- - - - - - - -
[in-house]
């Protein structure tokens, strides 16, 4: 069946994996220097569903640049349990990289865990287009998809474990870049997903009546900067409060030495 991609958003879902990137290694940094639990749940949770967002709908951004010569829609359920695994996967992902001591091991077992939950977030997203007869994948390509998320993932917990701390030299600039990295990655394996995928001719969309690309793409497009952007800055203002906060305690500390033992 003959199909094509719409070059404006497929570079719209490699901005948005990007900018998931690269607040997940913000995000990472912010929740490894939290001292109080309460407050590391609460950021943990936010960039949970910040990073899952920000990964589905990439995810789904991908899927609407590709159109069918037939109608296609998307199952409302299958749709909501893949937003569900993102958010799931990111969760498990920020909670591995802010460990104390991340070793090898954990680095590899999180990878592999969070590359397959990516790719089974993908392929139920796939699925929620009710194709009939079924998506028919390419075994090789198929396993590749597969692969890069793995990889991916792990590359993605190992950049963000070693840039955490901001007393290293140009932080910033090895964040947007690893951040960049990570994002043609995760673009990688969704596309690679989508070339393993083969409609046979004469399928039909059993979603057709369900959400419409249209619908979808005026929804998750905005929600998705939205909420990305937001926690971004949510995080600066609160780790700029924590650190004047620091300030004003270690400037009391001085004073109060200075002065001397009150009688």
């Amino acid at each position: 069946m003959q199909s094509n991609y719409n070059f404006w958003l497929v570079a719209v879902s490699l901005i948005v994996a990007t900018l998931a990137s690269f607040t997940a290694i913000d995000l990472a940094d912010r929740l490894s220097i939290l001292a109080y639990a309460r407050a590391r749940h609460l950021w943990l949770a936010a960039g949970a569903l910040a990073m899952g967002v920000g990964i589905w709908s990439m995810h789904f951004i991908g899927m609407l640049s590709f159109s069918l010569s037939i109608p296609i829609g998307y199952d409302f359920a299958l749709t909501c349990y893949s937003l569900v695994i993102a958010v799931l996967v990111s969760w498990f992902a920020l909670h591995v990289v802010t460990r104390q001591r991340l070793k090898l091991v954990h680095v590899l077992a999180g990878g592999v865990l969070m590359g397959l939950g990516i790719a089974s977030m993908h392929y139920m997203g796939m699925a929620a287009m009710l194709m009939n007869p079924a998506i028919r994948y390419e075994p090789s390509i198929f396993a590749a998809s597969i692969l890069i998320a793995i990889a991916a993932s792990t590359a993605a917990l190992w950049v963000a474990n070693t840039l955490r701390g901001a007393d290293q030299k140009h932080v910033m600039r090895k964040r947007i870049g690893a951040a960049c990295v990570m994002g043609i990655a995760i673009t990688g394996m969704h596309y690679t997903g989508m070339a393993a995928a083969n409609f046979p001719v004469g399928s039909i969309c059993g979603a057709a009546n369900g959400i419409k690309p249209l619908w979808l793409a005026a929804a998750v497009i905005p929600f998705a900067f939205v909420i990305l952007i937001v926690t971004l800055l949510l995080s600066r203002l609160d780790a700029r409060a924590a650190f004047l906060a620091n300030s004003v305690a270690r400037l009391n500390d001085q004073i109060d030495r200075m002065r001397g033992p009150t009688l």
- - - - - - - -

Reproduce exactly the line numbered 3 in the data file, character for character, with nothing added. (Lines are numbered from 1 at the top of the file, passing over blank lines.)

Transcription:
């Amino acid at each position: 069946m003959q199909s094509n991609y719409n070059f404006w958003l497929v570079a719209v879902s490699l901005i948005v994996a990007t900018l998931a990137s690269f607040t997940a290694i913000d995000l990472a940094d912010r929740l490894s220097i939290l001292a109080y639990a309460r407050a590391r749940h609460l950021w943990l949770a936010a960039g949970a569903l910040a990073m899952g967002v920000g990964i589905w709908s990439m995810h789904f951004i991908g899927m609407l640049s590709f159109s069918l010569s037939i109608p296609i829609g998307y199952d409302f359920a299958l749709t909501c349990y893949s937003l569900v695994i993102a958010v799931l996967v990111s969760w498990f992902a920020l909670h591995v990289v802010t460990r104390q001591r991340l070793k090898l091991v954990h680095v590899l077992a999180g990878g592999v865990l969070m590359g397959l939950g990516i790719a089974s977030m993908h392929y139920m997203g796939m699925a929620a287009m009710l194709m009939n007869p079924a998506i028919r994948y390419e075994p090789s390509i198929f396993a590749a998809s597969i692969l890069i998320a793995i990889a991916a993932s792990t590359a993605a917990l190992w950049v963000a474990n070693t840039l955490r701390g901001a007393d290293q030299k140009h932080v910033m600039r090895k964040r947007i870049g690893a951040a960049c990295v990570m994002g043609i990655a995760i673009t990688g394996m969704h596309y690679t997903g989508m070339a393993a995928a083969n409609f046979p001719v004469g399928s039909i969309c059993g979603a057709a009546n369900g959400i419409k690309p249209l619908w979808l793409a005026a929804a998750v497009i905005p929600f998705a900067f939205v909420i990305l952007i937001v926690t971004l800055l949510l995080s600066r203002l609160d780790a700029r409060a924590a650190f004047l906060a620091n300030s004003v305690a270690r400037l009391n500390d001085q004073i109060d030495r200075m002065r001397g033992p009150t009688l």